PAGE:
close of the same year, a stroke of palThis work has often been reprinted, sy suddenly terminated his life. He and still continues to maintain its ori- was interred in Westerkirk churchginal popularity. Russell closes his yard ; where his grave is distinguishhistory with the peace of Paris in ed by a plain stone, bearing the sub1763 ; and an able continuation, ex- sequent inscription : “ Sacred to the tending to two volumes, has recently Memory of William Russell, LL. D. been added by Charles Coote, LL. D. who died at Knottyholm in the parish a learned civilian of Doctors Commons. of Cannobie, December the 25, 1793,

In the year 1787 he married Miss aged 52 years." Scott, a lady to whom he had long This ingenious man left a widow been attached, and in whom he found and a daughter, who still reside at a pleasant and intelligent companion. Knottyholm. I am indebted to Mrs He now entered upon the occupation Russell for the free use of his papers, of a comfortable farm at Knottyholm, as well as for some of the statements distant about five miles from the town contained in this sketch of his life. of Langholm in Dumfriesshire ; and Besides two complete tragedies, enfixed his residence in an elegant cot- titled Zenobia and Pyrrhus, he left in tage, delightfully situated on the banks manuscript an Analysis of Bryant's of the Esk. Here he spent the re- Mythology, and the following unfina mainder of his days. In this neigh- ished productions. bourhood there were several intelli- 1. The Earl of Strafford, a tragedy. gent individuals, with whom he lived 2. Modern Life, a comedy. in habits of intimacy; and one of the

3. The Love Marriage, an opera. most conspicuous of these was the late 4. Human Happiness, a poem intended John Maxwell, Esq. of Broomholm,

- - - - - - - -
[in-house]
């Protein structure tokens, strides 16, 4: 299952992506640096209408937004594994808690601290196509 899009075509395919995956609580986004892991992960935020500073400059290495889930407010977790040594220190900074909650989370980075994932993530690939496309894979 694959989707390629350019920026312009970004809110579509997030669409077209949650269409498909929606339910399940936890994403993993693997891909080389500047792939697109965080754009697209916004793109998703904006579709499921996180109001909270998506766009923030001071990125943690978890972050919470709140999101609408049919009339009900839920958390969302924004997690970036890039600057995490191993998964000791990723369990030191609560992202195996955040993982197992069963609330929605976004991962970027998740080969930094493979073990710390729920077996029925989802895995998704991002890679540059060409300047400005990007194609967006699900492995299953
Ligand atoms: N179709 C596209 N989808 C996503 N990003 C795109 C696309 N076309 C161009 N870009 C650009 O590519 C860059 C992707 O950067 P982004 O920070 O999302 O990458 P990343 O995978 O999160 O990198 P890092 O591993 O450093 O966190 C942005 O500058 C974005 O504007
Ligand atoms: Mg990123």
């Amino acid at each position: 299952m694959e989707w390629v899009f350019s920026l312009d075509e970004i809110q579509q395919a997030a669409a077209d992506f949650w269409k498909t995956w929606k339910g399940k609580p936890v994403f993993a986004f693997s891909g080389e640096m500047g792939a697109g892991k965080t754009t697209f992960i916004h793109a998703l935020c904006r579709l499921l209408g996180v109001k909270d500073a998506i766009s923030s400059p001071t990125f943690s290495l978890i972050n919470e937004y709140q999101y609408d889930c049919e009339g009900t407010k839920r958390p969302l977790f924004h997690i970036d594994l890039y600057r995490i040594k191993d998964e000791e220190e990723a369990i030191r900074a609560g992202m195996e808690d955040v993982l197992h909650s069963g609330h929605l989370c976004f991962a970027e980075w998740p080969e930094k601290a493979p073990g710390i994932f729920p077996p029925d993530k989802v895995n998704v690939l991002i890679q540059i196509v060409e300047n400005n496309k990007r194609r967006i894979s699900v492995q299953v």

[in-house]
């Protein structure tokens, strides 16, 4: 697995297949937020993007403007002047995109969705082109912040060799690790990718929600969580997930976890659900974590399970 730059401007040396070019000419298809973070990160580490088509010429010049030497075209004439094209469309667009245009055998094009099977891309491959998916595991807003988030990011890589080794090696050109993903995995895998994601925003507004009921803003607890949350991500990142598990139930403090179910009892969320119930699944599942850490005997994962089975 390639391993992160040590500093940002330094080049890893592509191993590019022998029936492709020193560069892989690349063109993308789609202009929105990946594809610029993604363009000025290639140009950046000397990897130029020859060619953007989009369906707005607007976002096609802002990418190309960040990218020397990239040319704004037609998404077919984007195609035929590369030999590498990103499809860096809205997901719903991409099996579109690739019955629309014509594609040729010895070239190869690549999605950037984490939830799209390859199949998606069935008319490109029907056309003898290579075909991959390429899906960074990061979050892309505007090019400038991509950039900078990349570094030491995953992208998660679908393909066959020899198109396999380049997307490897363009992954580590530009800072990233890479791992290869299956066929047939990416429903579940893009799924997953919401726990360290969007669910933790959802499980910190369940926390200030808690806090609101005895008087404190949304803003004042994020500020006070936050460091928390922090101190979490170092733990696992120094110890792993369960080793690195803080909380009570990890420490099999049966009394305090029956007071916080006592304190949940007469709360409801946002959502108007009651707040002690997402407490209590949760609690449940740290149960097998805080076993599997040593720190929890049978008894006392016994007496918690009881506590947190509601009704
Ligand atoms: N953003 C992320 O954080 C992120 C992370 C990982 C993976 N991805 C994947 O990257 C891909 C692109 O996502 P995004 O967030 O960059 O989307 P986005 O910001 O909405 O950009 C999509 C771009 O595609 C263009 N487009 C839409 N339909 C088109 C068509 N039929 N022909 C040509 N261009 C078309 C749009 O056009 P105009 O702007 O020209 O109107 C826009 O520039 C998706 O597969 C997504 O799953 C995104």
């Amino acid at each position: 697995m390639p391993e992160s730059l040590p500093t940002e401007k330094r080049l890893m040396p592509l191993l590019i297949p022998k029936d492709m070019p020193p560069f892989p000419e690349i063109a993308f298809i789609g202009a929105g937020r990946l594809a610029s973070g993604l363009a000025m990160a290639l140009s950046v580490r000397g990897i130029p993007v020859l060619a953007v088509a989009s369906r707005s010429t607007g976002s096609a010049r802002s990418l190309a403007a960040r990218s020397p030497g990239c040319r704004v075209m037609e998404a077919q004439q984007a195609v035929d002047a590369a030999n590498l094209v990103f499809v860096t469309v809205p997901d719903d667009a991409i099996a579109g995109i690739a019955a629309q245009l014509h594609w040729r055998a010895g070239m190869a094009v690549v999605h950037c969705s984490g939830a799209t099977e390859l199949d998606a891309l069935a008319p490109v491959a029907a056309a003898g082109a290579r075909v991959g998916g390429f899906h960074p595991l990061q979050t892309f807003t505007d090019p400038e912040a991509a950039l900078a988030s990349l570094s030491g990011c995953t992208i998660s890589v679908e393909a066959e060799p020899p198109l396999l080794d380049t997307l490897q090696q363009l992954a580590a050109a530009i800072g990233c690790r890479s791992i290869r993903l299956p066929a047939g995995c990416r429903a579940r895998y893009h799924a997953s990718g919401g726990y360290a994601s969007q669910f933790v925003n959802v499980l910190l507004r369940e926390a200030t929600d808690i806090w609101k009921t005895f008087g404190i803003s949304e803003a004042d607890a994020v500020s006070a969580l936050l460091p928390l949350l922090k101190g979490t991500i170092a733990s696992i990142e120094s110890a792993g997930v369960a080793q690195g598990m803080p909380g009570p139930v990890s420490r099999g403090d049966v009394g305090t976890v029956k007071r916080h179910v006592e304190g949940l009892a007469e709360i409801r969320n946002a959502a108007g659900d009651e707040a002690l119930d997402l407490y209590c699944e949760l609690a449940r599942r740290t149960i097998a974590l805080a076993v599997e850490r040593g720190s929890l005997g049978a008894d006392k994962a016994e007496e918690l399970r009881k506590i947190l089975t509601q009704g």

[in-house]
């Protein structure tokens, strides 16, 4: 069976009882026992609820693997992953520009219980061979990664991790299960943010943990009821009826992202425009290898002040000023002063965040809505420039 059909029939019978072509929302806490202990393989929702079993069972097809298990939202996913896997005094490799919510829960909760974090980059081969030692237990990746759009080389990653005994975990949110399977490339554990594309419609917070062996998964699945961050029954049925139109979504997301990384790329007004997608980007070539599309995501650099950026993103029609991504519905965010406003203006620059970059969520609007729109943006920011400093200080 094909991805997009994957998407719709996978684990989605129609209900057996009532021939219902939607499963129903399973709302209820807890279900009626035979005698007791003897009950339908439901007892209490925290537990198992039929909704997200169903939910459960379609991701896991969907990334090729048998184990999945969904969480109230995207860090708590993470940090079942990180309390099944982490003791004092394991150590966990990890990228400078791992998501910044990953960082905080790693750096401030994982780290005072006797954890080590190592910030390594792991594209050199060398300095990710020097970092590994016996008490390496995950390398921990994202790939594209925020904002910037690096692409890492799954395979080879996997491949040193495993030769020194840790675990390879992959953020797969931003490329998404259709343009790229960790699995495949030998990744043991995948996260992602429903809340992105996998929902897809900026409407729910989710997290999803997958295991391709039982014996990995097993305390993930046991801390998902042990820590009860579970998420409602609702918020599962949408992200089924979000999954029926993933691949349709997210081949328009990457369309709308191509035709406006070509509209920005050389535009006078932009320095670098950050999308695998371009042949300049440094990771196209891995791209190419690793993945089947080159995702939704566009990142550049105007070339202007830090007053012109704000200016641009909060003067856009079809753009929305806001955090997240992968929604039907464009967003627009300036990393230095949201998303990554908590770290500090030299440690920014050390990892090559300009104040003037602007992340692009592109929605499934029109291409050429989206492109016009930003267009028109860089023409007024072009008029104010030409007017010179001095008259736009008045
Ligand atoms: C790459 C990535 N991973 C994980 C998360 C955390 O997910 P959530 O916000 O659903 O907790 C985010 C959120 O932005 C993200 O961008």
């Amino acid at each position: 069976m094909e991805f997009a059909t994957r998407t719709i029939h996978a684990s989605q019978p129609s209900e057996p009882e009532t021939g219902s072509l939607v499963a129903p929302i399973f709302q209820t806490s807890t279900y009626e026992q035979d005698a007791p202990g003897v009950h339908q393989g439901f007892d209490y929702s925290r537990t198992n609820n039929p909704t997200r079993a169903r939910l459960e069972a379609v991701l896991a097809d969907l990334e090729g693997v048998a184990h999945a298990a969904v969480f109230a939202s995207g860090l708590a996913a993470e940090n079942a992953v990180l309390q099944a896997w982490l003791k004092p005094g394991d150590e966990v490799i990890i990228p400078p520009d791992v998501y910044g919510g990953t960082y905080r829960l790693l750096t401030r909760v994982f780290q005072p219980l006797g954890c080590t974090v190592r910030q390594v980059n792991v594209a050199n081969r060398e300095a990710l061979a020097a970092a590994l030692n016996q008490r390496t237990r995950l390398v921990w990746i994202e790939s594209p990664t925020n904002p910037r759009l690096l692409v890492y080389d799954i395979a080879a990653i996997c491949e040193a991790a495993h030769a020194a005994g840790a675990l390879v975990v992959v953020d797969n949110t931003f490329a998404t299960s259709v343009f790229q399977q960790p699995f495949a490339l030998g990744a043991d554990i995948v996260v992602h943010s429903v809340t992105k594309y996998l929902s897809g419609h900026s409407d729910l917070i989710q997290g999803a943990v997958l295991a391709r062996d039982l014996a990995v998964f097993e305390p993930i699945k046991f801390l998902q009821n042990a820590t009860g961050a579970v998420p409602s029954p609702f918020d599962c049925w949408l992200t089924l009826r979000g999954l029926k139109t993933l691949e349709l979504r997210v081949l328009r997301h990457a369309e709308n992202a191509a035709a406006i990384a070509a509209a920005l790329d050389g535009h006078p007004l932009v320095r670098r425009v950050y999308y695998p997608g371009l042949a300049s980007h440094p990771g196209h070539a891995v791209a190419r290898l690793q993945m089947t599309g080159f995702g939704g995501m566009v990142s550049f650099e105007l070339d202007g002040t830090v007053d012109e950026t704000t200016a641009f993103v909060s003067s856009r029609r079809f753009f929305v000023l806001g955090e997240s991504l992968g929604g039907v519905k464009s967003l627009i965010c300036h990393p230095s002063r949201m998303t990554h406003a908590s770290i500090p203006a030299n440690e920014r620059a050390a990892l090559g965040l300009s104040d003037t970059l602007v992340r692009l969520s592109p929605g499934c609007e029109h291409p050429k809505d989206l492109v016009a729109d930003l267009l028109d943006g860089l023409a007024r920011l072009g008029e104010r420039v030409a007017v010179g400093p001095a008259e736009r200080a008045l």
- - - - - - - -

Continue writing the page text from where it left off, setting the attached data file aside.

to have been comprised in four books.

5. An Historical and Philosophical View who was particularly distinguished for of the Progress of Mankind in the Knowhis knowledge of the theory of music. *

ledge of the Terraqueous Globe. In 1792 the university of St An- 6. The History of Modern Europe, Part drews conferred upon him the degree III. from the peace of Paris in 1763, to the of Doctor of Laws. The flattering re- general pacification in 1783, including an ception of his last publication had in

Account of the American War, and of the duced him to retrace his steps; and European Transactions in the East Indies. during the following year he published

In a Series of Letters from a Nobleman to

his Son. at London, in two volumes octavo, “ The History of Ancient Europe; ginning of the reign of George III. to the

7. The History of England from the bewith a View of the Revolutions in conclusion of the American War. Asia and Africa. In a Series of Let